The FDA approved Spark Therapeutics Inc.’s voretigene neparvovec-rzyl (Luxturna), the first gene therapy for inherited vision loss caused by faulty gene mutations.
The FDA Wednesday approved Spark Therapeutics Inc.’s voretigene neparvovec-rzyl (Luxturna), the first gene therapy for inherited vision loss caused by faulty gene mutations.
Luxturna is approved for the treatment of both pediatric and adult patients with confirmed biallelic RPE65 mutation-associated retinal dystrophy that leads to vision loss and may cause complete blindness in certain patients. Luxturna is the first directly administered gene therapy approved in the United States that targets a disease caused by mutations in a specific gene.
“Today’s approval marks another first in the field of gene therapy—both in how the therapy works and in expanding the use of gene therapy beyond the treatment of cancer to the treatment of vision loss—and this milestone reinforces the potential of this breakthrough approach in treating a wide-range of challenging diseases,” said FDA Commissioner Scott Gottlieb, MD, in a statement.
While a price for the treatment has not been announced, in a conference call with analysts last month announcing third-quarter results, the chief executive officer of the company said an expected price point may be about $1 million per patient, based on their estimate of what curing blindness might mean to both patients and families in terms of direct and indirect medical costs.
However, the Institute for Clinical an Economic Review (ICER), a Boston-based, non-profit drug-pricing watchdog, has released a draft evidence report on Luxterna that says $1 million is too high, and suggests a more cost-effective threshold, depending on the age treatment starts and the quality-adjusted life-year used, may be more in line with $231,134 to $573,200.
Hereditary retinal dystrophies are a group of genetic retinal disorders. They are caused by mutations in any one of more than 220 different genes. About 1000 to 2000 patients in the United States are affected. Carriers have a mutation (not necessarily the same mutation) in both copies of a particular gene (a paternal and a maternal mutation).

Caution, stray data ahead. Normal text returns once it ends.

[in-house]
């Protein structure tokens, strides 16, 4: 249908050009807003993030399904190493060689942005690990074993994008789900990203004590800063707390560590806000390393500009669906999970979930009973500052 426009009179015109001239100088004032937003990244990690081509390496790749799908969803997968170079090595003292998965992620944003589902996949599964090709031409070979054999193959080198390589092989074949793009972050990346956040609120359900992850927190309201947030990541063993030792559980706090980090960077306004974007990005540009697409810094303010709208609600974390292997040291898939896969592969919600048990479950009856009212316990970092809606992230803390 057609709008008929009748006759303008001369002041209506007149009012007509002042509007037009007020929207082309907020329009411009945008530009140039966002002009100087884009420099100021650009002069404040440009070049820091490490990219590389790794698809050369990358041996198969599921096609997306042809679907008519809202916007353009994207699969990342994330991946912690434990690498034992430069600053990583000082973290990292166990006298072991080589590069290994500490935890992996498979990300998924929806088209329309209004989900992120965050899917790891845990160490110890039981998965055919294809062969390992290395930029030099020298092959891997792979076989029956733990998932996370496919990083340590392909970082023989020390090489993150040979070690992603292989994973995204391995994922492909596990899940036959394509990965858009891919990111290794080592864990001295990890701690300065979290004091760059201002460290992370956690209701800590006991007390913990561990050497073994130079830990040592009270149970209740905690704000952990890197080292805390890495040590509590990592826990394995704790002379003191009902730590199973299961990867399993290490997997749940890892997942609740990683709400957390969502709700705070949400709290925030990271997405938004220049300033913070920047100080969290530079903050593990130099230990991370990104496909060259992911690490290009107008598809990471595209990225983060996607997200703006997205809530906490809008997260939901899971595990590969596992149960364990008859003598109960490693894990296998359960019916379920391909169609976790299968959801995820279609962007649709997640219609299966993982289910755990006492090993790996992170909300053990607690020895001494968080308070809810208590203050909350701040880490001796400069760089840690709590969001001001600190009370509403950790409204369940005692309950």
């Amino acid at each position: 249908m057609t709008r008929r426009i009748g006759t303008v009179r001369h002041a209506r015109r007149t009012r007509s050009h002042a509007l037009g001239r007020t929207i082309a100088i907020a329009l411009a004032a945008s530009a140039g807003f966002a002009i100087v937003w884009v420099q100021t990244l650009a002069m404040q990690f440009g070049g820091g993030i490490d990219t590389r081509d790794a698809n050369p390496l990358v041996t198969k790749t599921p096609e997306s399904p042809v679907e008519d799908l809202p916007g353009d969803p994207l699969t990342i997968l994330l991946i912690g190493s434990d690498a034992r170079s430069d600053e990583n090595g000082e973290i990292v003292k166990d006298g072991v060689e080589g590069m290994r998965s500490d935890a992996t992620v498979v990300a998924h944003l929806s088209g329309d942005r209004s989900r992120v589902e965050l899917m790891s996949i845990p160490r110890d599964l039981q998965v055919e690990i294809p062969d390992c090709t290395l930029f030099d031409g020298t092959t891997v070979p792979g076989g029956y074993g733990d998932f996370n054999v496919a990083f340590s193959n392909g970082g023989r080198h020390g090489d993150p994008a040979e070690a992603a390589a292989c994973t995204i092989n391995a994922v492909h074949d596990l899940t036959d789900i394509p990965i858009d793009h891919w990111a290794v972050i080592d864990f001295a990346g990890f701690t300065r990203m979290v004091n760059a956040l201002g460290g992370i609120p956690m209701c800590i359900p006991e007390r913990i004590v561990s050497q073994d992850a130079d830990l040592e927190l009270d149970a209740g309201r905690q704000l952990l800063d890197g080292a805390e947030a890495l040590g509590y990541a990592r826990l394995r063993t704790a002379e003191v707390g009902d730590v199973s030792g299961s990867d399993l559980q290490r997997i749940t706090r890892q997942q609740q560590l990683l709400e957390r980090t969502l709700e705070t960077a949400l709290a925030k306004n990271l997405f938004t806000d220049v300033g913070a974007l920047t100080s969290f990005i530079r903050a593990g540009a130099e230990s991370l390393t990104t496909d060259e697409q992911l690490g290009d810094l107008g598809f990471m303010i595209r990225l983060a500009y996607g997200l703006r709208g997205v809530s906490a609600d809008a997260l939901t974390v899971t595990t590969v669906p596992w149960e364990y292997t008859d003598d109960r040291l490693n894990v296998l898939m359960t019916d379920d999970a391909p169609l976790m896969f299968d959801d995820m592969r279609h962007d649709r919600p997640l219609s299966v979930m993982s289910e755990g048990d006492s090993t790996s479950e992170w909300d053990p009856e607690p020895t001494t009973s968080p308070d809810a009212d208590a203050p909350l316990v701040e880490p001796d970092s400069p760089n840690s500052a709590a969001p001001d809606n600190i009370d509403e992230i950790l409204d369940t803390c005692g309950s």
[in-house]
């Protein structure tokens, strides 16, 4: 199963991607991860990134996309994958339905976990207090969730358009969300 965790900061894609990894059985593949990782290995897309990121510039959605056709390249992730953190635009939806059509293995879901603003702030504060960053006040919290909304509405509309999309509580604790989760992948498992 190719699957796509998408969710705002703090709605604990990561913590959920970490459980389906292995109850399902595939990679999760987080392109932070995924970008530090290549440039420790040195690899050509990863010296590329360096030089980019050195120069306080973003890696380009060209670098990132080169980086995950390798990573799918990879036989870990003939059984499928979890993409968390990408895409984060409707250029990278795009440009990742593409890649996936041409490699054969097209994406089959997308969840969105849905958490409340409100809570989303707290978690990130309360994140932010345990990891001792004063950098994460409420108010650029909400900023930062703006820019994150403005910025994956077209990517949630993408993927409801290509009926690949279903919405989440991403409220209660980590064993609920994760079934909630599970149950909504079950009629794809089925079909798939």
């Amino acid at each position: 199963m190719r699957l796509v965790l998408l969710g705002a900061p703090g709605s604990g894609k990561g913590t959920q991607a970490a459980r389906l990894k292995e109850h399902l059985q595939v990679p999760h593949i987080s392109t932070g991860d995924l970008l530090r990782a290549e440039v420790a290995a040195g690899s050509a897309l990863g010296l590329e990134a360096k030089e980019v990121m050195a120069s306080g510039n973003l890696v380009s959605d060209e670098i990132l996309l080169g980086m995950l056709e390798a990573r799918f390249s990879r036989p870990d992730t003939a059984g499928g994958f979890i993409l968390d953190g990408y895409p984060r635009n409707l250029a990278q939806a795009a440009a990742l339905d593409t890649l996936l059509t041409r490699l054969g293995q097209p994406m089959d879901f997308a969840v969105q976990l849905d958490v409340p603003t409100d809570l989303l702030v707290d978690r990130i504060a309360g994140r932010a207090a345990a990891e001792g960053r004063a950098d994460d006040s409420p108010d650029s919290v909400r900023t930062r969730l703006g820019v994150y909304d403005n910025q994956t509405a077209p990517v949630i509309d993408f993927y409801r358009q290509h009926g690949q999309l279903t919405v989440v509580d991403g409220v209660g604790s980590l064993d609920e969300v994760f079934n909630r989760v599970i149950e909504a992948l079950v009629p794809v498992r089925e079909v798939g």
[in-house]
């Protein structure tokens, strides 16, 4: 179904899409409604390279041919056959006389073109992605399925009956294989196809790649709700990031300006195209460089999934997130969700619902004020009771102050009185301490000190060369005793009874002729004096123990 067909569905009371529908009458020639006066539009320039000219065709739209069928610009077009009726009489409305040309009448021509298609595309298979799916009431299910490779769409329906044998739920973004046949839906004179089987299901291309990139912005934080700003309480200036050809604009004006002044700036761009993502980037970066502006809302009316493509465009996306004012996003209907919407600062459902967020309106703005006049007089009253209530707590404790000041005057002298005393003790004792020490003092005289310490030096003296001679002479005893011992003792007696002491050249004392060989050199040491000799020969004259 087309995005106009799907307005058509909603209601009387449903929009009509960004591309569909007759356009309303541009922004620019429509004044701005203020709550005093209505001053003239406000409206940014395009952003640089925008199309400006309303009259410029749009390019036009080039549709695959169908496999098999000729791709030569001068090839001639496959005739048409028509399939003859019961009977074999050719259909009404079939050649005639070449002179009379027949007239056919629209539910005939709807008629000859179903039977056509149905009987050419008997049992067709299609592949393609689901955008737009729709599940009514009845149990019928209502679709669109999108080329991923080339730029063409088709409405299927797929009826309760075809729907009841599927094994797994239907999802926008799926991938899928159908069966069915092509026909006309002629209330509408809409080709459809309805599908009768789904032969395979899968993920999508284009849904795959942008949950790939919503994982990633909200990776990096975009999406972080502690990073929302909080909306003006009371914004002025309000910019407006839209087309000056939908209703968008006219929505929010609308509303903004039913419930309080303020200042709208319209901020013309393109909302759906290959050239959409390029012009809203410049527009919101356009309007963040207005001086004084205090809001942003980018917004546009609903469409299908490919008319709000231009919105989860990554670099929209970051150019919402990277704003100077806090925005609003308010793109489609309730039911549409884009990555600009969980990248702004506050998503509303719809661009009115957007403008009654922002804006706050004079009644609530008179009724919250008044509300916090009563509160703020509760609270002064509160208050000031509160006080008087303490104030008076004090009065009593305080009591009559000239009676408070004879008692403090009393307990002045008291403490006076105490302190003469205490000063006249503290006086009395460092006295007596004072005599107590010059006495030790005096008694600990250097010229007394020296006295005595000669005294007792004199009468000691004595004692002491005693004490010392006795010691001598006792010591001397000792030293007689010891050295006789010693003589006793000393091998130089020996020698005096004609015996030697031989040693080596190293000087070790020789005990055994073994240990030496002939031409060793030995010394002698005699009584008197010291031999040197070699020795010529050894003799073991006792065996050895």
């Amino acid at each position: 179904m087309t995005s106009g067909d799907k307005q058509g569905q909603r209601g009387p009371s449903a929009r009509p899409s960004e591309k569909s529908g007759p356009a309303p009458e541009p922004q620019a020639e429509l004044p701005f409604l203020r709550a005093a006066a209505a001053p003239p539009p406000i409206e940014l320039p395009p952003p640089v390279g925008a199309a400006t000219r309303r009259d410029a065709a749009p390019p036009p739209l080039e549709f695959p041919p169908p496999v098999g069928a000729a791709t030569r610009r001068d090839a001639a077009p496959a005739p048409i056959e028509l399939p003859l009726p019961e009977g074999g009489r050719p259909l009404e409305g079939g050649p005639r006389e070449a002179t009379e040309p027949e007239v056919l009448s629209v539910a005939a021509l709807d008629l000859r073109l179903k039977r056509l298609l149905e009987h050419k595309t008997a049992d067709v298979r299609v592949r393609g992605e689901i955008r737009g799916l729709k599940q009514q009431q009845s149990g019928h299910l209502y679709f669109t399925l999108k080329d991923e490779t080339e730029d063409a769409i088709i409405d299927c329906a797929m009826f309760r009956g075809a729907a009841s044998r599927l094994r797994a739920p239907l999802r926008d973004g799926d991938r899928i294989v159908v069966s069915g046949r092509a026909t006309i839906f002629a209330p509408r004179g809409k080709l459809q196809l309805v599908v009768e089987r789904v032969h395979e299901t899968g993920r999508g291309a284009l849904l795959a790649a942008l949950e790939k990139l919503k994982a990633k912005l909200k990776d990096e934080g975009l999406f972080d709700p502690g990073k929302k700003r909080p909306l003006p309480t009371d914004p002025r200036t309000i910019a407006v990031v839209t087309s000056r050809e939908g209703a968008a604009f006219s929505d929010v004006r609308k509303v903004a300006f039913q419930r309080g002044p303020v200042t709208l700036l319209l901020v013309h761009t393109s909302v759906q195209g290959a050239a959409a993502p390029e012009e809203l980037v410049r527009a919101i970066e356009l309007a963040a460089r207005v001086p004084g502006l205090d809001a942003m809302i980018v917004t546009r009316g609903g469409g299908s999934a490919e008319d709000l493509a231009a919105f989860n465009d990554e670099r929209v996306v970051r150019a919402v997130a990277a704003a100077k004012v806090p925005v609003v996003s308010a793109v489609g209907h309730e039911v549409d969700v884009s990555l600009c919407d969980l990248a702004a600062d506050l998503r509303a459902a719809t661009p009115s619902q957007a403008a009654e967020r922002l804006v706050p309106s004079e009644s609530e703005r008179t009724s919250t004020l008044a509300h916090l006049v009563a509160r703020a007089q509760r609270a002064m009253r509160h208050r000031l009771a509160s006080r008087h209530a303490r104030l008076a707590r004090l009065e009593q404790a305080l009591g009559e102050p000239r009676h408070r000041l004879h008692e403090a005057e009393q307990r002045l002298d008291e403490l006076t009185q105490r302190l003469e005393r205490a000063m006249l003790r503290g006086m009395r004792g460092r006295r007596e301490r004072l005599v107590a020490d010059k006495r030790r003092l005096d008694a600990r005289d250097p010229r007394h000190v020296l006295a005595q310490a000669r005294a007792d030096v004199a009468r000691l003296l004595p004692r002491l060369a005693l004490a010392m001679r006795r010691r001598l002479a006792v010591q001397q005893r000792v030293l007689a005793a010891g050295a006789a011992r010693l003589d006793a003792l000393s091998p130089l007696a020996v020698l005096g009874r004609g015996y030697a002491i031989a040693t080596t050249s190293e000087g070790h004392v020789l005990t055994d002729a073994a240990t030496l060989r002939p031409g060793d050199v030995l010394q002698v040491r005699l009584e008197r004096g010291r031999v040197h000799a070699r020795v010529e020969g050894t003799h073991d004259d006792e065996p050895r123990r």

The RPE65 gene provides instructions for making an enzyme that is essential for normal vision. Mutations in the RPE65 gene lead to reduced or absent levels of RPE65 activity, resulting in impaired vision. Individuals see a progressive deterioration of vision over time, and may ultimately end in complete blindness.
Luxturna works by delivering a normal copy of the RPE65 gene directly to retinal cells. These retinal cells then produce the normal protein that converts light to an electrical signal in the retina to restore vision loss. Luxturna uses a naturally occurring adeno-associated virus, which has been modified using recombinant DNA techniques, as a vehicle to deliver the normal human RPE65 gene to the retinal cells to restore vision.
Luxturna should be given only to patients who have viable retinal cells. Treatment with Luxturna must be done separately in each eye on separate days, with at least 6 days between surgical procedures. It is given via subretinal injection by a surgeon experienced in performing intraocular surgery. Patients should be treated with a short course of oral prednisone to limit the potential immune reaction to Luxturna.
Spark plans to conduct a post-marketing observational study involving patients treated with Luxturna. The most common adverse reactions from treatment with Luxturna included eye redness (conjunctival hyperemia), cataract, increased intraocular pressure, and retinal tear.
The FDA granted this application priority peview and breakthrough therapy designations. Luxturna also received orphan drug designation, which provides incentives to assist and encourage the development of drugs for rare diseases. The company also received a rare pediatric disease priority review voucher under a program intended to encourage development of new drugs and biologics for the prevention and treatment of rare pediatric diseases.